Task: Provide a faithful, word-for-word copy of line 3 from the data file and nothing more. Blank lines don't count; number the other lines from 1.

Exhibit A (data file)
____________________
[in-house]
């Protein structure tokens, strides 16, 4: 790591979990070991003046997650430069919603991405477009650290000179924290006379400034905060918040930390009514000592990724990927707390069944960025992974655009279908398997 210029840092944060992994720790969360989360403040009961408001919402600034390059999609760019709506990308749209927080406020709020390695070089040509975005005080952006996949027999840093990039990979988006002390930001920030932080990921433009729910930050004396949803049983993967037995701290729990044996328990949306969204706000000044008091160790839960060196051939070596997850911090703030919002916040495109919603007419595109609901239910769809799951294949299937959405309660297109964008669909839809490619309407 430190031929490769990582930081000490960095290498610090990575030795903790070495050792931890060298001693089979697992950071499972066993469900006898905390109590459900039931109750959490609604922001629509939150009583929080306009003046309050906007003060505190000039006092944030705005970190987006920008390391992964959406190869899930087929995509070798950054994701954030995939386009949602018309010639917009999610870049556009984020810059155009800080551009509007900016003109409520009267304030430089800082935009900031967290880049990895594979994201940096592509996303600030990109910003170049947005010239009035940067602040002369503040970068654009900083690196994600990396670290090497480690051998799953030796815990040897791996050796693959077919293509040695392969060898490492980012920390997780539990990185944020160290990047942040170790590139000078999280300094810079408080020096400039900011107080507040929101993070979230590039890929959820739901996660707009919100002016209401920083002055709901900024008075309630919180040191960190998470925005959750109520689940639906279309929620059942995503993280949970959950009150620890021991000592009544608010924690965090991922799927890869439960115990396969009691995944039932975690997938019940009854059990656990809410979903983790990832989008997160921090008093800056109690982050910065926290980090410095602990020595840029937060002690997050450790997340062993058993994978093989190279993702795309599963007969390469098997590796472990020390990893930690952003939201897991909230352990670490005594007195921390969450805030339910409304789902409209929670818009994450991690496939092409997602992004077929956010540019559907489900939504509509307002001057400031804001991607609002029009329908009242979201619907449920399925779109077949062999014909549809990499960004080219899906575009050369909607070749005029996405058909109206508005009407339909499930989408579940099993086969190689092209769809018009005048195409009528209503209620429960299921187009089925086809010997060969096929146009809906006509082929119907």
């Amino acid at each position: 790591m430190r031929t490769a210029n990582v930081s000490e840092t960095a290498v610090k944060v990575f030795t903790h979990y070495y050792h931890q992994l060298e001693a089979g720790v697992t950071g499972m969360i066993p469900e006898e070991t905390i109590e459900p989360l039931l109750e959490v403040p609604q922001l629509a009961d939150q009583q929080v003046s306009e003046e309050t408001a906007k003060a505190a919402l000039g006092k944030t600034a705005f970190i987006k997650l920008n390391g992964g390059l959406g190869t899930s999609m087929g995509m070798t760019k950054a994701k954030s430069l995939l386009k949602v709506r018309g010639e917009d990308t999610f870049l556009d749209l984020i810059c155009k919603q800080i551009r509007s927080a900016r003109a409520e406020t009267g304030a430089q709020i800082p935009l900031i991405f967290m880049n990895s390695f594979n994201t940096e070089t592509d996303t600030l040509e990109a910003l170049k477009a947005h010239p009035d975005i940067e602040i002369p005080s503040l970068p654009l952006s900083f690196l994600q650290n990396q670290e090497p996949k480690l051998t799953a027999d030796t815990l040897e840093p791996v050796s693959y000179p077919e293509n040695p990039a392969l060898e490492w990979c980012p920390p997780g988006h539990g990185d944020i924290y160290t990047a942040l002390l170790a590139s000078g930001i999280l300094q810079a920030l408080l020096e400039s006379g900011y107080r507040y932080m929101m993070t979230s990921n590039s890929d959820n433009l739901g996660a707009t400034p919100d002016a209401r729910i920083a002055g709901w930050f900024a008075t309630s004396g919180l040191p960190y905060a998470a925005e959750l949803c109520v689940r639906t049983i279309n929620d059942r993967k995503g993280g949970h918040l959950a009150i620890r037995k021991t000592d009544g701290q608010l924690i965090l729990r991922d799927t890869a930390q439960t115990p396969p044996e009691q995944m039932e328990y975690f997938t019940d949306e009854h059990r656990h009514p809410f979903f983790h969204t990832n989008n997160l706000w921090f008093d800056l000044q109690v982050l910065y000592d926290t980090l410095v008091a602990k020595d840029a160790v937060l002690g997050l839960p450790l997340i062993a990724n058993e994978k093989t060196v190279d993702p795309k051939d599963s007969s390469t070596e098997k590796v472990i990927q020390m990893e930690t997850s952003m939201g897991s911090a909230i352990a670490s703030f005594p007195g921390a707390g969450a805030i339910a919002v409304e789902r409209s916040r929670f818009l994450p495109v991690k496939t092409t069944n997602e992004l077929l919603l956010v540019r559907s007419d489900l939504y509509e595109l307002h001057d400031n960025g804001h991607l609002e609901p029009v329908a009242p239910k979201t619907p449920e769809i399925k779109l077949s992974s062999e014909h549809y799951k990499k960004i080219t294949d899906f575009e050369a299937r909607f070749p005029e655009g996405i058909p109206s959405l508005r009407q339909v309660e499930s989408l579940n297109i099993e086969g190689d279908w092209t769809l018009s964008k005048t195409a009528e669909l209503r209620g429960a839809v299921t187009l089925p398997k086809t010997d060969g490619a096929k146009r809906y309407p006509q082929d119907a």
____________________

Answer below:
């Amino acid at each position: 790591m430190r031929t490769a210029n990582v930081s000490e840092t960095a290498v610090k944060v990575f030795t903790h979990y070495y050792h931890q992994l060298e001693a089979g720790v697992t950071g499972m969360i066993p469900e006898e070991t905390i109590e459900p989360l039931l109750e959490v403040p609604q922001l629509a009961d939150q009583q929080v003046s306009e003046e309050t408001a906007k003060a505190a919402l000039g006092k944030t600034a705005f970190i987006k997650l920008n390391g992964g390059l959406g190869t899930s999609m087929g995509m070798t760019k950054a994701k954030s430069l995939l386009k949602v709506r018309g010639e917009d990308t999610f870049l556009d749209l984020i810059c155009k919603q800080i551009r509007s927080a900016r003109a409520e406020t009267g304030a430089q709020i800082p935009l900031i991405f967290m880049n990895s390695f594979n994201t940096e070089t592509d996303t600030l040509e990109a910003l170049k477009a947005h010239p009035d975005i940067e602040i002369p005080s503040l970068p654009l952006s900083f690196l994600q650290n990396q670290e090497p996949k480690l051998t799953a027999d030796t815990l040897e840093p791996v050796s693959y000179p077919e293509n040695p990039a392969l060898e490492w990979c980012p920390p997780g988006h539990g990185d944020i924290y160290t990047a942040l002390l170790a590139s000078g930001i999280l300094q810079a920030l408080l020096e400039s006379g900011y107080r507040y932080m929101m993070t979230s990921n590039s890929d959820n433009l739901g996660a707009t400034p919100d002016a209401r729910i920083a002055g709901w930050f900024a008075t309630s004396g919180l040191p960190y905060a998470a925005e959750l949803c109520v689940r639906t049983i279309n929620d059942r993967k995503g993280g949970h918040l959950a009150i620890r037995k021991t000592d009544g701290q608010l924690i965090l729990r991922d799927t890869a930390q439960t115990p396969p044996e009691q995944m039932e328990y975690f997938t019940d949306e009854h059990r656990h009514p809410f979903f983790h969204t990832n989008n997160l706000w921090f008093d800056l000044q109690v982050l910065y000592d926290t980090l410095v008091a602990k020595d840029a160790v937060l002690g997050l839960p450790l997340i062993a990724n058993e994978k093989t060196v190279d993702p795309k051939d599963s007969s390469t070596e098997k590796v472990i990927q020390m990893e930690t997850s952003m939201g897991s911090a909230i352990a670490s703030f005594p007195g921390a707390g969450a805030i339910a919002v409304e789902r409209s916040r929670f818009l994450p495109v991690k496939t092409t069944n997602e992004l077929l919603l956010v540019r559907s007419d489900l939504y509509e595109l307002h001057d400031n960025g804001h991607l609002e609901p029009v329908a009242p239910k979201t619907p449920e769809i399925k779109l077949s992974s062999e014909h549809y799951k990499k960004i080219t294949d899906f575009e050369a299937r909607f070749p005029e655009g996405i058909p109206s959405l508005r009407q339909v309660e499930s989408l579940n297109i099993e086969g190689d279908w092209t769809l018009s964008k005048t195409a009528e669909l209503r209620g429960a839809v299921t187009l089925p398997k086809t010997d060969g490619a096929k146009r809906y309407p006509q082929d119907a």